Duff actually auditioned for the Disney show four separate times, as the network's entertainment–division president Rich Ross told Stroup in the Newsweek article. "She wasn't doing anything wrong," Ross said of the multiple auditions. "She just wore such great outfits, and we wanted to see what she'd come in with next." Clearly, Duff had a natural star quality, and Ross and his colleagues decided she was a perfect fit in the role of a normal middle–school student with an amusing animated alter ego. Lizzie McGuire debuted in January of 2001, and quickly garnered a huge following among younger viewers for its lighthearted look at the ups and downs in the life of a klutzy middle–schooler.
With plots revolving around Lizzie's adventures at home and at school, and helped out by her two best friends, Gordo and Miranda, the show was a hit with critics and even older viewers, too. Many of the storylines "typically prey upon Lizzie's insecurities, which are more about what she wants to do when she grows up than about the size of her tummy, or crushes on boys," the New York Times ' Hillary Frey reflected. "In one episode Lizzie, who has quit many an extracurricular activity, worries that she isn't as talented as" Gordo, a wannabe film-maker, and Miranda, a violin prodigy. "In stark contrast to the contrivances of prime–time teenage dramas," Frey continued, "Lizzie's problems are plausible, her character believable. This is key: Lizzie is the luminous and loyal friend any kid would want to have at a stage of adolescence when the world just begins to seem very dark."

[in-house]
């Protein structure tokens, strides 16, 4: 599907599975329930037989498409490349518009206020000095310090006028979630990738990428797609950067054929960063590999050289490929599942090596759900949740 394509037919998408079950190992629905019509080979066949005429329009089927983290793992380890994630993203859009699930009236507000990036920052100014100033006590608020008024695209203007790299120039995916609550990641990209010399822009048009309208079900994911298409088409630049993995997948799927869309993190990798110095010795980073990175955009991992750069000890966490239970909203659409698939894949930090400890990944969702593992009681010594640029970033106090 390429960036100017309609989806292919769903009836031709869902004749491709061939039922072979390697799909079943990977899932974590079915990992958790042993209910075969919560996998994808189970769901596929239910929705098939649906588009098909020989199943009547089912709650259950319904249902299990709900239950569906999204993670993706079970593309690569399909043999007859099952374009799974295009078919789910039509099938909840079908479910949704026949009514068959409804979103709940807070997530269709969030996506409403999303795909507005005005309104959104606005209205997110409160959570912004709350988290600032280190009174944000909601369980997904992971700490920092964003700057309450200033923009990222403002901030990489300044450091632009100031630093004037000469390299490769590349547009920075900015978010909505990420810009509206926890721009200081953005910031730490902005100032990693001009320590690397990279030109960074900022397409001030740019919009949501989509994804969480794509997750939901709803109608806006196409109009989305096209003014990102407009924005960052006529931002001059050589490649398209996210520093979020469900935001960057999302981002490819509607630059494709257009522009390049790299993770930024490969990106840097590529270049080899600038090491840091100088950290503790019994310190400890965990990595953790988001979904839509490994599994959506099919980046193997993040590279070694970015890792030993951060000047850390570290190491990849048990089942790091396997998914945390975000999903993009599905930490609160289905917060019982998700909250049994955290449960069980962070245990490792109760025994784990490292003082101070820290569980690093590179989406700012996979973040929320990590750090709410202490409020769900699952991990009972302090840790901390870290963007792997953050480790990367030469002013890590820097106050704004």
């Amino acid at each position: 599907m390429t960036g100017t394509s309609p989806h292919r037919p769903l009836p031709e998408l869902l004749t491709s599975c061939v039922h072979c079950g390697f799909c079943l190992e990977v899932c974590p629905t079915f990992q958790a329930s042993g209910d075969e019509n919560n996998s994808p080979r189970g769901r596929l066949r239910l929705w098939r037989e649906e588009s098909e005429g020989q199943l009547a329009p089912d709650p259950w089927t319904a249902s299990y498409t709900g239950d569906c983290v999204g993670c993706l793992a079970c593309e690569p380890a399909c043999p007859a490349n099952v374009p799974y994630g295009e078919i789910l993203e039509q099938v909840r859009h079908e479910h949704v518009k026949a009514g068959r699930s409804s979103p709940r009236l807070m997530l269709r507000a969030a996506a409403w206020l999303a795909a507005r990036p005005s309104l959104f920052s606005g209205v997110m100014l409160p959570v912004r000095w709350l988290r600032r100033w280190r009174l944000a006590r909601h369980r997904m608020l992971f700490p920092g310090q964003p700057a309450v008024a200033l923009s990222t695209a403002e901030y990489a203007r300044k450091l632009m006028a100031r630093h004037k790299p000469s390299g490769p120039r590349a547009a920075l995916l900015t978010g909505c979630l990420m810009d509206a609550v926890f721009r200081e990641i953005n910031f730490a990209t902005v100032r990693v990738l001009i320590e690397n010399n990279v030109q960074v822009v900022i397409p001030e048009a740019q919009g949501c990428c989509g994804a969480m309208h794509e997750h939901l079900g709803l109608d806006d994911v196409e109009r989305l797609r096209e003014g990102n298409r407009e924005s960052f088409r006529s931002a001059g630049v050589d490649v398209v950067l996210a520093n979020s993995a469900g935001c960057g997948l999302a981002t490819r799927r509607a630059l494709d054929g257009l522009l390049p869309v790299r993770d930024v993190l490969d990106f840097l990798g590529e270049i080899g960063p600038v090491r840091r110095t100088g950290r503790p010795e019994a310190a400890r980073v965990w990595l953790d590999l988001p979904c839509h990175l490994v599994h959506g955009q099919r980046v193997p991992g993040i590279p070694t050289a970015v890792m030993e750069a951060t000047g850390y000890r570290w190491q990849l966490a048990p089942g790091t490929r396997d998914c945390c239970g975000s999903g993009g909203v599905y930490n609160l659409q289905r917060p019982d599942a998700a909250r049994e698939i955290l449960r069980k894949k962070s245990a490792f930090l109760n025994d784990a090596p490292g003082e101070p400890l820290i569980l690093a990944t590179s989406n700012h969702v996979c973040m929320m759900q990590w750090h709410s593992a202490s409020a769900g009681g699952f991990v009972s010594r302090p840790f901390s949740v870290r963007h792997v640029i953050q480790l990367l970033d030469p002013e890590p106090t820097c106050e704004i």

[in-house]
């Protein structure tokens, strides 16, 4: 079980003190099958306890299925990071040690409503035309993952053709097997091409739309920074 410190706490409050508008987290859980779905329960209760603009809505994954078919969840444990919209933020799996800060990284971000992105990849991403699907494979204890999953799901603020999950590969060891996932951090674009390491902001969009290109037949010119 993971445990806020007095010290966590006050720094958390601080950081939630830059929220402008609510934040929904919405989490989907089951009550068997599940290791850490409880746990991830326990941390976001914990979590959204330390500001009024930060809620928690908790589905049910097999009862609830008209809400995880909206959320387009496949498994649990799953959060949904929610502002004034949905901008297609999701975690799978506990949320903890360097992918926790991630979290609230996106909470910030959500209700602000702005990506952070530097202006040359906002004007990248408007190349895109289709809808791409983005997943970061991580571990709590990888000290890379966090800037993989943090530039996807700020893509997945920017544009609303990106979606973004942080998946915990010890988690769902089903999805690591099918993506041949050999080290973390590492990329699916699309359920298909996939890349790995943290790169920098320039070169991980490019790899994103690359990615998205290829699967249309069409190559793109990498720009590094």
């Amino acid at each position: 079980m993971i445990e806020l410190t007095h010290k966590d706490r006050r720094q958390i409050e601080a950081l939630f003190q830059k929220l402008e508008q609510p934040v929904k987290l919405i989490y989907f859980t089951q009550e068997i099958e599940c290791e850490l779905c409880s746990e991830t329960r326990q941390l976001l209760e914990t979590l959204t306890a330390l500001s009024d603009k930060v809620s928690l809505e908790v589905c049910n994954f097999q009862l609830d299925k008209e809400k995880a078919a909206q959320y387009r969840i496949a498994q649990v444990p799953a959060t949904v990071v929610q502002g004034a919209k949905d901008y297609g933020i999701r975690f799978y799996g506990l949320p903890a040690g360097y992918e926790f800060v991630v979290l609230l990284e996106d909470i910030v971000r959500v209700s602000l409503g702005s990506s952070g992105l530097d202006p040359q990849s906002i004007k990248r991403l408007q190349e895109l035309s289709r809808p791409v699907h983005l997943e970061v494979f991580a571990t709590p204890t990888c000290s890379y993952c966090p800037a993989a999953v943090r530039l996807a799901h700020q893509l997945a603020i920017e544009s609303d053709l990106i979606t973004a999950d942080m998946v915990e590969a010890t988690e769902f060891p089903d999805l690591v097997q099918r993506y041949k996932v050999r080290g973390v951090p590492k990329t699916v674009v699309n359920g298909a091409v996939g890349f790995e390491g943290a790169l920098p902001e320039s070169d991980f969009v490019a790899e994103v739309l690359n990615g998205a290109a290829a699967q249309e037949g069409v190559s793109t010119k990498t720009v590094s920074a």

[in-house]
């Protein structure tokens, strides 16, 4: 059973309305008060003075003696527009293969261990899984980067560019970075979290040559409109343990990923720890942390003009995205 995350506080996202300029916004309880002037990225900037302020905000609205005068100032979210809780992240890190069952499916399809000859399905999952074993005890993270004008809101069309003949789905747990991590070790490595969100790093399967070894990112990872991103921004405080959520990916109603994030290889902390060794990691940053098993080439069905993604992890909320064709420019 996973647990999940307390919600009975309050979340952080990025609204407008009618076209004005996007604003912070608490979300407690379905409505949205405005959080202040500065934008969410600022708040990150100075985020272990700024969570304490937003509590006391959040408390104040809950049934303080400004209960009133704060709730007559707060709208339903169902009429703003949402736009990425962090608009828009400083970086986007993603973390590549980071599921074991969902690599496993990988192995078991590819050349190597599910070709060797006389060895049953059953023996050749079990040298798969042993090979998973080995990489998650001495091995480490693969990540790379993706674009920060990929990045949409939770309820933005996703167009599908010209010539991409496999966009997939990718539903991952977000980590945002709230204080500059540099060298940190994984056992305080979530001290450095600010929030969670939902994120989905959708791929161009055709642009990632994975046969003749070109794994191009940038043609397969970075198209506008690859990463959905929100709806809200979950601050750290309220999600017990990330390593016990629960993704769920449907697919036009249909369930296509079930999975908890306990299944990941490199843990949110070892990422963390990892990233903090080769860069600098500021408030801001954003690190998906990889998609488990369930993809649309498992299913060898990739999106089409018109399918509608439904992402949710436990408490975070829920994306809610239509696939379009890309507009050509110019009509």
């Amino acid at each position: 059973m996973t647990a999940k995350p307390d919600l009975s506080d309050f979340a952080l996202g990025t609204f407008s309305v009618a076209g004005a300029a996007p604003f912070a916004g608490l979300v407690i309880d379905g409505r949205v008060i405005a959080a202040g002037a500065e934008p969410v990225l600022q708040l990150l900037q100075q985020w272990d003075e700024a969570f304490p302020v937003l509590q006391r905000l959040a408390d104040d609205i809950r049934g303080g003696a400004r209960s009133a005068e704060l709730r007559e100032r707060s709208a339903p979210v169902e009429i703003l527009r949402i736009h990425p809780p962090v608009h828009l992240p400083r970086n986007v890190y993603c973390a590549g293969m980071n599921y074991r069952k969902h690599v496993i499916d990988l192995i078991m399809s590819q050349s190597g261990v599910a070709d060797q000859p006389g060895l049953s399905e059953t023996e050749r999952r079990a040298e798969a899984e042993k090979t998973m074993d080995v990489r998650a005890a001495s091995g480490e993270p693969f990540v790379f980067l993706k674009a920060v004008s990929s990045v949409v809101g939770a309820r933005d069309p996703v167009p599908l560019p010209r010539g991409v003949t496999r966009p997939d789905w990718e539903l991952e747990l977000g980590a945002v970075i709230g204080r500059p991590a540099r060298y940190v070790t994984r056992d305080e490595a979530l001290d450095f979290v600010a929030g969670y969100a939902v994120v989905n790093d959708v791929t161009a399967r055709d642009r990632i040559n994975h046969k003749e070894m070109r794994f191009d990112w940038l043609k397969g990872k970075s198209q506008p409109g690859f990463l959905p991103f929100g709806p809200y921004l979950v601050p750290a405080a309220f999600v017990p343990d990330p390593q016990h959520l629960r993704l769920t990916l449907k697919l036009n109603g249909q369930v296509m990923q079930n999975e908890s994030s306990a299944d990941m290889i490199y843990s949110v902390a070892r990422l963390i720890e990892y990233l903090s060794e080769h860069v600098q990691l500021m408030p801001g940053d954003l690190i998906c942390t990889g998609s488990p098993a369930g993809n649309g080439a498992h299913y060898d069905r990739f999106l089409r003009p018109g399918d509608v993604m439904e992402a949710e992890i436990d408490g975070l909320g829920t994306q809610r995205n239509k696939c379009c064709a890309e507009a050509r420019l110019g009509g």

More than one television critic and celebrity confessed to being a fan of Lizzie McGuire. "Lizzie's fizzy middle–school misadventures, like buying a bra and scoring a first kiss, are always sweet, never syrupy—making the show palatable for parents and even twentysomethings," declared Stroup in Newsweek. Carvell, writing in Entertainment Weekly, noted that Duff's hit show "amounts to Ally McBeal with longer skirts and homework: Lizzie negotiates all the crises of middle school, while her cartoon alter ego supplies fantasy sequences and wry commentary." Duff herself explained Lizzie's particular appeal. "She doesn't exactly fit in at school," the actress reflected in an interview with Time 's Richard Corliss. "Even though she's cool, and she dresses cool, she doesn't know who she is yet."